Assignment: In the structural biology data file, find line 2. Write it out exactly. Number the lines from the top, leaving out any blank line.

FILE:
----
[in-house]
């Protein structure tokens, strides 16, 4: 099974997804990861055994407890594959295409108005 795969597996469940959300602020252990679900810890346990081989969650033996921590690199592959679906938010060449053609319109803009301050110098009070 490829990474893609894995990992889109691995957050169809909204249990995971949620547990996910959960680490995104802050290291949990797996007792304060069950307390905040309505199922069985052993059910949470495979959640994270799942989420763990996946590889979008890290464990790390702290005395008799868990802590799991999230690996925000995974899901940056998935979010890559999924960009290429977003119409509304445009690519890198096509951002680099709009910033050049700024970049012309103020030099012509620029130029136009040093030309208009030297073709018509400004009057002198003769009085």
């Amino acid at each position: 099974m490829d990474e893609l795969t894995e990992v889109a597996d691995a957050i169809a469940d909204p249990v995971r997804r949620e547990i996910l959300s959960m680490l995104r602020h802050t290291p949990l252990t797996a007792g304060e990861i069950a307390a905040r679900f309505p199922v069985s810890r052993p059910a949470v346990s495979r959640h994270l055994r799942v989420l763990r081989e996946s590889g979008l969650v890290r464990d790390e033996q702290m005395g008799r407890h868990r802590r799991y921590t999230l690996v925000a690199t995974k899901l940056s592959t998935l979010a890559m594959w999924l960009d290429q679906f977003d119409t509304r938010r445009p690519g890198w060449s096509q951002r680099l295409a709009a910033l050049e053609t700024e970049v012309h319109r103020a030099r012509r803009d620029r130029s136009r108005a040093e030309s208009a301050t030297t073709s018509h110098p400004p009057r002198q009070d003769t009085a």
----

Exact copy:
């Protein structure tokens, strides 16, 4: 099974997804990861055994407890594959295409108005 795969597996469940959300602020252990679900810890346990081989969650033996921590690199592959679906938010060449053609319109803009301050110098009070 490829990474893609894995990992889109691995957050169809909204249990995971949620547990996910959960680490995104802050290291949990797996007792304060069950307390905040309505199922069985052993059910949470495979959640994270799942989420763990996946590889979008890290464990790390702290005395008799868990802590799991999230690996925000995974899901940056998935979010890559999924960009290429977003119409509304445009690519890198096509951002680099709009910033050049700024970049012309103020030099012509620029130029136009040093030309208009030297073709018509400004009057002198003769009085």